He gave as an example a 2017 study that provided significant evidence that being socially integrated leads to better health behaviors and a lower risk of developing nonfatal heart attack. It was a 22-year study that compared a person’s health profile with social factors, such as whether they were married, had friends, regularly interacted with their community, or went to church. Essentially, the study took a more refined approach to understanding how the ways in which a person lives affects their health, often referred to as the social determinants of health. Typically, health experts think about social determinants of health in terms of a person’s race, where they live, whether they have access to transportation or public parks, and their proximity to healthy food.

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But Abnousi saw an opportunity in Facebook to affect individual health behaviors through social interaction and connection to a community. “There has to be this concept of social biomarkers that are indicative over a long period of time of health and disease. And so perhaps we can use that to understand and impact health,” Abnousi said in his interview with Frist.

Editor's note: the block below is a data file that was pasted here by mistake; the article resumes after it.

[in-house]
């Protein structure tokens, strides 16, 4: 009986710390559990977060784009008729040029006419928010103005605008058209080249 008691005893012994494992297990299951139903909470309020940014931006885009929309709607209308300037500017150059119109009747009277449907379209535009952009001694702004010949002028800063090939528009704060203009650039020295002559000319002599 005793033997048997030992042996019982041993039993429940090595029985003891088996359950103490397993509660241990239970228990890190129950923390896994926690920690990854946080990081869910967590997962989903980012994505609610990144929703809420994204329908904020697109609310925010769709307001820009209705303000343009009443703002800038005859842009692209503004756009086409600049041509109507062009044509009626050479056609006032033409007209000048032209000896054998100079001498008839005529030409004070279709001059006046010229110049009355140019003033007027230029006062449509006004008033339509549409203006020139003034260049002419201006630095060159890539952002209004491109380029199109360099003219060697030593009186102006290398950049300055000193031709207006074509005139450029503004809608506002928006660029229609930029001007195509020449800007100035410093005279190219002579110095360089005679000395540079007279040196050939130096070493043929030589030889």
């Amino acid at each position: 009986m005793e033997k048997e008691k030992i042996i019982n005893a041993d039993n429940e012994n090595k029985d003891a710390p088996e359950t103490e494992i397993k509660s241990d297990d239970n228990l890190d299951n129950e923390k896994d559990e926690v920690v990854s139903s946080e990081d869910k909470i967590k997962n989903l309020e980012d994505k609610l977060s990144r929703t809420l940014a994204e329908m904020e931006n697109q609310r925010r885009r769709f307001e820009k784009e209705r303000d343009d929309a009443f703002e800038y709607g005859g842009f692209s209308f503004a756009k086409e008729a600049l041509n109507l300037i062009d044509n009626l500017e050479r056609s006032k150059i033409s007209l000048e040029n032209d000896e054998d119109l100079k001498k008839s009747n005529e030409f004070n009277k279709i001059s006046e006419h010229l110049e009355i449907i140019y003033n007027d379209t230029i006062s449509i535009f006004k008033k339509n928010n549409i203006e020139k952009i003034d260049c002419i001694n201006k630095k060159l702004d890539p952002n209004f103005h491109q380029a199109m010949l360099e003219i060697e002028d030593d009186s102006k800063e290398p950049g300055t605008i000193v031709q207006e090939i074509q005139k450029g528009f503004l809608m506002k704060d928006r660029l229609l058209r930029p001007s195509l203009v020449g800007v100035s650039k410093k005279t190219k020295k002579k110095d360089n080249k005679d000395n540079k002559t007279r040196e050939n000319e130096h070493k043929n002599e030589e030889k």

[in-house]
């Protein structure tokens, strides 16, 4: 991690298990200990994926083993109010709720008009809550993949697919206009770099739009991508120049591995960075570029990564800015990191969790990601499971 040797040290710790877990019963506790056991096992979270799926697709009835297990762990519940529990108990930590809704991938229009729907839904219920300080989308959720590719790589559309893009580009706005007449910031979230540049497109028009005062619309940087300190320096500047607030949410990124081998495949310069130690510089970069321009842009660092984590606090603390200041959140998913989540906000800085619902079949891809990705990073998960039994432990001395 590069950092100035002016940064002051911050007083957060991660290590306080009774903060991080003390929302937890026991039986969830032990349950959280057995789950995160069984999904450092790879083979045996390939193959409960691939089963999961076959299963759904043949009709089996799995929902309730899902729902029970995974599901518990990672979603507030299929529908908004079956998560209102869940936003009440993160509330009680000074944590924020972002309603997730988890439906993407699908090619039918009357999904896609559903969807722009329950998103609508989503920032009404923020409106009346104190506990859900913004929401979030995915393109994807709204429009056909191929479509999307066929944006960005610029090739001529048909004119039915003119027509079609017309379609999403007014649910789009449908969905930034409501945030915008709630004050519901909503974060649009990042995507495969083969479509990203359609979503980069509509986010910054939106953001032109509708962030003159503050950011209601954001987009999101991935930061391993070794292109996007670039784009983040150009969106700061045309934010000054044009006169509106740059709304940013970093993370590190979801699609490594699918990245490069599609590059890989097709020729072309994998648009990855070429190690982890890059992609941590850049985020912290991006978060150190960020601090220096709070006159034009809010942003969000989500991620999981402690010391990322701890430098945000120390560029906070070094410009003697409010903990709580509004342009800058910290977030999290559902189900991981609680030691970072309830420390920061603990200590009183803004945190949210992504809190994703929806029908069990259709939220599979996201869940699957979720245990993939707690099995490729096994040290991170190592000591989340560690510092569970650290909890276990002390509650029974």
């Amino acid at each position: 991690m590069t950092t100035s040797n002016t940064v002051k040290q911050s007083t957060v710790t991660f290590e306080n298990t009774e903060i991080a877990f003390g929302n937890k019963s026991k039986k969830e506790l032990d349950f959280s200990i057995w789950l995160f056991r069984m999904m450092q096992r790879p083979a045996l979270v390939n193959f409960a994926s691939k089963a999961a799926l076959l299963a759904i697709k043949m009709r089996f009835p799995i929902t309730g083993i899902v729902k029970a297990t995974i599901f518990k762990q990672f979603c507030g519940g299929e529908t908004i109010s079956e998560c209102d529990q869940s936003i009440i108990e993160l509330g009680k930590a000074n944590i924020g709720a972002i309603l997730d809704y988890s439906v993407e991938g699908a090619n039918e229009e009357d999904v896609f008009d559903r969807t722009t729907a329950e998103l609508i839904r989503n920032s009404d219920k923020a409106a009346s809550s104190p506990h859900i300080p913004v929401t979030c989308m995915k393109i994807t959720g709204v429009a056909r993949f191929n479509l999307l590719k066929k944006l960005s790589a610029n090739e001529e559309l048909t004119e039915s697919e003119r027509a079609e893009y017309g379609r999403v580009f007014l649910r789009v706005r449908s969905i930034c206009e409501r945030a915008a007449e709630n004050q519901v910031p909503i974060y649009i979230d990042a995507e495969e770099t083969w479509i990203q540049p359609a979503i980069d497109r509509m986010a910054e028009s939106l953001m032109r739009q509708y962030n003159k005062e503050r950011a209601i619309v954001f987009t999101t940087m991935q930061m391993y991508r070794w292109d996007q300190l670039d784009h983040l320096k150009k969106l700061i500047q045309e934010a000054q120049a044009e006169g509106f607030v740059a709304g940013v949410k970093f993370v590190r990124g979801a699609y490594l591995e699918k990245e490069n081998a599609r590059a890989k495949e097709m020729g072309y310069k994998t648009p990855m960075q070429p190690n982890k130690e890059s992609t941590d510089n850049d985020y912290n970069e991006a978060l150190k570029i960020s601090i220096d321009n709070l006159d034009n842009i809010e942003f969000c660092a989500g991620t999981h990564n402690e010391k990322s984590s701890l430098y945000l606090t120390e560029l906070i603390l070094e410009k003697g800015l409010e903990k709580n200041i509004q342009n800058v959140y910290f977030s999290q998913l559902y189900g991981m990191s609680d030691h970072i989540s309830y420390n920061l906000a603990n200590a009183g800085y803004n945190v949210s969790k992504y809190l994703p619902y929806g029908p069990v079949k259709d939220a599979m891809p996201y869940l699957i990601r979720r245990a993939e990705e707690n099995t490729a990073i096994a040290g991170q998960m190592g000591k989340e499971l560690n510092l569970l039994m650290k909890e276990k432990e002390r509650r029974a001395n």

Since Abnousi has come on board, he’s engaged in several public health projects. While working at Building 8, Facebook’s experimental hardware group, he explored gathering anonymous patient data from hospitals as a part of a project aimed at changing health outcomes. The project quickly fell apart in the wake of the Cambridge Analytica data-privacy scandal.

Then, in 2018, Facebook developed a redirect tool that steered users looking to purchase opioids or seeking out addiction counseling toward a federal crisis line. A year later, Abnousi announced a preventive health feature in Facebook’s mobile app that recommends annual exams based on your age. These include a blood pressure test, cancer screening, and cholesterol panel. It also reminds users to get an annual flu shot. Users can mark these various recommendations as completed if they’re already done them.

That same year, Facebook launched a disease tracking tool. When COVID-19 hit, it teamed up with Carnegie Mellon and put out symptom surveys. In partnership with the Harvard T.H. Chan School of Public Health, it also released data maps tracking how people were moving around the globe in order to help health experts follow the trajectory of the disease.